The Segregation Model | Models within Paper | Size of Neighbourhoods
Neighbourhoods mean different things to different people. Some may perceive a neighbourhood as houses that are directly attached to their home (e.g. Benenson et al., 2002 model), while others may consider a street, or a collection of streets as their neighbourhood. Schelling (1971) presented two models with regard to neighbourhoods: one based on their immediate eight surrounding cells (Moore neighbourhood) and a second on a larger area – his ‘bounded neighbourhood’ model.
As the model does not operate on cellular space, neighbourhoods are not calculated using the traditional Moore or von Newman neighbourhoods or variations of these. As already stated, neighbourhoods within the model are calculated using a buffer at a specified radius around the agent (see Neighbourhood Calculations Section in Segregation model). To test the influence of neighbourhood size (which some class as vision e.g. Laurie and Jaggi, 2003; Fossett and Waren, 2005) on the resulting pattern of segregation that emerges, various neighbourhood sizes were tested ranging from 50m to 1000m. All the other parameters within the simulations were kept the same: 4000 agents were randomly placed, 2000 of each colour within a 1.5km2 area. All agents desire to be in a neighbourhood where 50% or more of their neighbours are of the same type. Increasing the neighbourhood size could be considered as a way of exploring both of the models that Schelling (1971) presented. As the smallest neighbourhood would only encompass the agents immediate neighbours, if an agent was dissatisfied with the area, this would reflect the composition of the agent’s immediate neighbours. For larger neighbourhoods, agents would consider larger areas with the agent not considering its immediate neighbours per se but its overall neighbourhood composition.
Typical patterns of segregation resulting from different neighbourhood sizes are presented in Figure 1 which clearly shows the influence of neighbourhood size on the outcome of the pattern of segregation. Animations of these simulation runs can be seen below. Smaller neighbourhood sizes result in small segregated areas and larger neighbourhoods result in larger segregated areas in proportion to the size of the buffer used. Another feature of the model is that at the boundary of these neighbourhoods, agents appear to be more clustered than those in the centre of the neighbourhood (this effect can be explored further in Segregation Density model)..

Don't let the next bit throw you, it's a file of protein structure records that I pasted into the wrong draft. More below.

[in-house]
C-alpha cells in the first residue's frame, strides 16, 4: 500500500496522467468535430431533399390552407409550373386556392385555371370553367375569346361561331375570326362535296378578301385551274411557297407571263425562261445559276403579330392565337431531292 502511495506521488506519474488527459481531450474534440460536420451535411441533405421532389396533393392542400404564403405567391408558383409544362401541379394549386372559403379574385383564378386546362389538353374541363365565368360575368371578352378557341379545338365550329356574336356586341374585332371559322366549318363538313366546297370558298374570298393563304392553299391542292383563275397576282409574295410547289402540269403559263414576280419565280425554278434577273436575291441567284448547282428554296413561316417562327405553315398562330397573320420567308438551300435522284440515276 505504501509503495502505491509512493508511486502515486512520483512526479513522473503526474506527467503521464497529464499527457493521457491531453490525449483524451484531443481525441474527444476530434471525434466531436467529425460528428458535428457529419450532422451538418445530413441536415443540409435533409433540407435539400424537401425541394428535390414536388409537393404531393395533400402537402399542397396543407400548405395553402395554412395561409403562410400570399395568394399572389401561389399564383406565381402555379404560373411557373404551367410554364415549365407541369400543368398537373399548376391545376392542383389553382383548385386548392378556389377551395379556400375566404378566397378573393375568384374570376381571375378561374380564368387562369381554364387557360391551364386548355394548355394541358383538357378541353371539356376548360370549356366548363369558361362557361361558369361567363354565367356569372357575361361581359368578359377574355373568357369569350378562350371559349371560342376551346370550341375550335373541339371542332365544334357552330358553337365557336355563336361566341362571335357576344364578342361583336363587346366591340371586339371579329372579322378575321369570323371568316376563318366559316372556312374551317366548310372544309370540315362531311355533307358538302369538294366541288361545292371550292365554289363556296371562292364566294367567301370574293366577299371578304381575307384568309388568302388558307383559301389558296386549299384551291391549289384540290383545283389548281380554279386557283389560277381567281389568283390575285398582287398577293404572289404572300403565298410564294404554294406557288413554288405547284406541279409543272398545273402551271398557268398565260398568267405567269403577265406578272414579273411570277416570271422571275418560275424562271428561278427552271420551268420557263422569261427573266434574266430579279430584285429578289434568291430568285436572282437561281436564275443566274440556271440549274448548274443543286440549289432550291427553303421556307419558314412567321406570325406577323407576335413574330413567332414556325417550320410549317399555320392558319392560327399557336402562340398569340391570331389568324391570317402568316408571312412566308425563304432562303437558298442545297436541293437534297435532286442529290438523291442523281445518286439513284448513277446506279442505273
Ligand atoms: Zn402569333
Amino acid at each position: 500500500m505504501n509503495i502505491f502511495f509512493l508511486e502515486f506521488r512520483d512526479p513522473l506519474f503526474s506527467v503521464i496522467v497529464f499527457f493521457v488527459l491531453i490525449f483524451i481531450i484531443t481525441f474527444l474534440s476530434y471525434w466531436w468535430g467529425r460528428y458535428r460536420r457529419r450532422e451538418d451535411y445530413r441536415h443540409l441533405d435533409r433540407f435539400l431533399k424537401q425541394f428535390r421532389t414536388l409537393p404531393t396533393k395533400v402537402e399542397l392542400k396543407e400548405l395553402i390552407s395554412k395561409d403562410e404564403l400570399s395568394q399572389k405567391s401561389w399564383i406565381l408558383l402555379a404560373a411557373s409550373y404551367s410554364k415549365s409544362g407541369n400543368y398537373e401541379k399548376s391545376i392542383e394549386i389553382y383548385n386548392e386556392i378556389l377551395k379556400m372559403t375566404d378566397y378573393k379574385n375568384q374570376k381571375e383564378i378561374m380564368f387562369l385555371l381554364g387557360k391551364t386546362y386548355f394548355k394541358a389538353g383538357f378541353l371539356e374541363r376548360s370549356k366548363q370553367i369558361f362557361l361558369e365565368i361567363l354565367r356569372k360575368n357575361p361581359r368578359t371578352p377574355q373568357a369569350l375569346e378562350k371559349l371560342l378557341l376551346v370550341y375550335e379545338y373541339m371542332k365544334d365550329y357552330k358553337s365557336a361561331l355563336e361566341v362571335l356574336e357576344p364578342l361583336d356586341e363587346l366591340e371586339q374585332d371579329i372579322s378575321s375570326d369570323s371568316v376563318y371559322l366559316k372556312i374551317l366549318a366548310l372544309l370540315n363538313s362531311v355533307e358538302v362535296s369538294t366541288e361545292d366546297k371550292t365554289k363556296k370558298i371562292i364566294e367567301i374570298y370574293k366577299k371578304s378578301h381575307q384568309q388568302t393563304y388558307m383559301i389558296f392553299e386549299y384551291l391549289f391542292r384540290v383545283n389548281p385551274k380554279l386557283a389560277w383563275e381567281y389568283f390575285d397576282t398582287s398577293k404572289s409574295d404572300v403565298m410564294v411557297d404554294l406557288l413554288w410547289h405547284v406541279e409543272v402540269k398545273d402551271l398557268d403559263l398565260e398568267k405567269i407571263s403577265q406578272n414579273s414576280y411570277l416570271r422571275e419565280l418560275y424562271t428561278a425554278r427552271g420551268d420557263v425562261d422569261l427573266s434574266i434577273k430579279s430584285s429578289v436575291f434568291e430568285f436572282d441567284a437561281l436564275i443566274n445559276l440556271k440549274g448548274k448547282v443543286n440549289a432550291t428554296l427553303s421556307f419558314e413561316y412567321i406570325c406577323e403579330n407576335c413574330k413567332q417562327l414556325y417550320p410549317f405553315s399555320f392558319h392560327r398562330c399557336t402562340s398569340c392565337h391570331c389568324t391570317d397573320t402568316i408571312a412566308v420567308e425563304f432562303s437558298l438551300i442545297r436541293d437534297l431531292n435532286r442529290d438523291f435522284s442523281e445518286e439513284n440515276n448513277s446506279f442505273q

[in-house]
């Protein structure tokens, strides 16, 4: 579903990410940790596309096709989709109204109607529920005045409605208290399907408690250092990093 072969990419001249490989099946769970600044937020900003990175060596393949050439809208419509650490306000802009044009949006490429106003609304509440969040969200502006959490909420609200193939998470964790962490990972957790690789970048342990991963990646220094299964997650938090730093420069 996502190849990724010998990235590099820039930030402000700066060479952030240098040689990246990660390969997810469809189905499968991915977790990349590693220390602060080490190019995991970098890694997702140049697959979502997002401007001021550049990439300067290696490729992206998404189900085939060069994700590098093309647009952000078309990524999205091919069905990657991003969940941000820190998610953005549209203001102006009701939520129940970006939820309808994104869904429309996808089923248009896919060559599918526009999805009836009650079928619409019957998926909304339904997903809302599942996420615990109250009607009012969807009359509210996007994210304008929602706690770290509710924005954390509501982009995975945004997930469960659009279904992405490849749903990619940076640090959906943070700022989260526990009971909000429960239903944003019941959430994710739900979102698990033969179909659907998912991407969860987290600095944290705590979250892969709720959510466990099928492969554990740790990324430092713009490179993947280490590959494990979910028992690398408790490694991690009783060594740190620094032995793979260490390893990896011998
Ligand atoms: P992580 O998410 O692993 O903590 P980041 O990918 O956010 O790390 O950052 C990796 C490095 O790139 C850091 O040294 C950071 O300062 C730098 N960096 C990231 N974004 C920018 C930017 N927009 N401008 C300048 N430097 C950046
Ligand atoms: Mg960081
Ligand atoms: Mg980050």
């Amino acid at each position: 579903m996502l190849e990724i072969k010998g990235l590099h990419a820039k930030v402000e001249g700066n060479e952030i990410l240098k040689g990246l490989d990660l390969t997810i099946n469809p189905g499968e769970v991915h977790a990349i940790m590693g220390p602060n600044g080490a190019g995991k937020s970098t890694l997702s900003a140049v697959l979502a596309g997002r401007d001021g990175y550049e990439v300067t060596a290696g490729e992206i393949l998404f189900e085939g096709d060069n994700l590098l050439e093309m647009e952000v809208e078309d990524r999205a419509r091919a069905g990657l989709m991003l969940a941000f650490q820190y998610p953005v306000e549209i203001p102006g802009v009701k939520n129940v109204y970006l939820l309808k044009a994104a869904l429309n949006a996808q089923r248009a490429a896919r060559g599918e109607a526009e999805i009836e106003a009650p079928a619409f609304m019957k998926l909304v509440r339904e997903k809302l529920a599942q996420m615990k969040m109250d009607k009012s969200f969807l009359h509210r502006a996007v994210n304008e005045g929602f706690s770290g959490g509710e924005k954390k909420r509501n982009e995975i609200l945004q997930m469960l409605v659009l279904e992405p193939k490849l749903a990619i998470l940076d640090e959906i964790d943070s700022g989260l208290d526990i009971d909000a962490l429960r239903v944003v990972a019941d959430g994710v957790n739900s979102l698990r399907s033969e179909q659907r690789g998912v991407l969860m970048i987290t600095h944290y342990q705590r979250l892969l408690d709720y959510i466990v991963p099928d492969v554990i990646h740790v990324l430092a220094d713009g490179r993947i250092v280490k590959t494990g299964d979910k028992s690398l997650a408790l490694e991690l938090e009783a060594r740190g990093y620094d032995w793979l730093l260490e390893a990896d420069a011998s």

Figure 1: Screen captures of segregation outputs when all agents are satisfied for different neighbourhood sizes.
From an examination of the summary statistics from the model runs (Table 1), the total number of moves agents made during a simulation, while being dependent upon the initial neighbourhood configuration, increases with neighbourhood size. This is especially the case for the number of agents that do not move during the course of the simulation and those agents that move more than once. As agents only move to areas in which they are satisfied, for agents to move more than once, their neighbourhood would have to have changed.
Table 1: Comparison of neighbourhood size, number of iterations and number of moves until all agents are satisfied.
Benenson, I., Omer, I. and Hatna, E. (2002), 'Entity-Based Modelling of Urban Residential Dynamics: The Case of Yaffo, Tel Aviv', Environment and Planning B: Planning and Design, 29(4): 491-512.
Fossett, M. and Waren, W. (2005), 'Overlooked Implications of Ethnic Preferences for Residential Segregation in Agent-Based Models', Urban Studies, 42(11): 1893-1917.
Laurie, A.J. and Jaggi, N.K. (2003), 'Role of 'vision' in Neighbourhood Racial Segregation: A Variant of the Schelling Segregation Model', Urban Studies, 40(13): 2687–2704.
Schelling, T.C. (1971), 'Dynamic Models of Segregation', Journal of Mathematical Sociology 1: 143-186.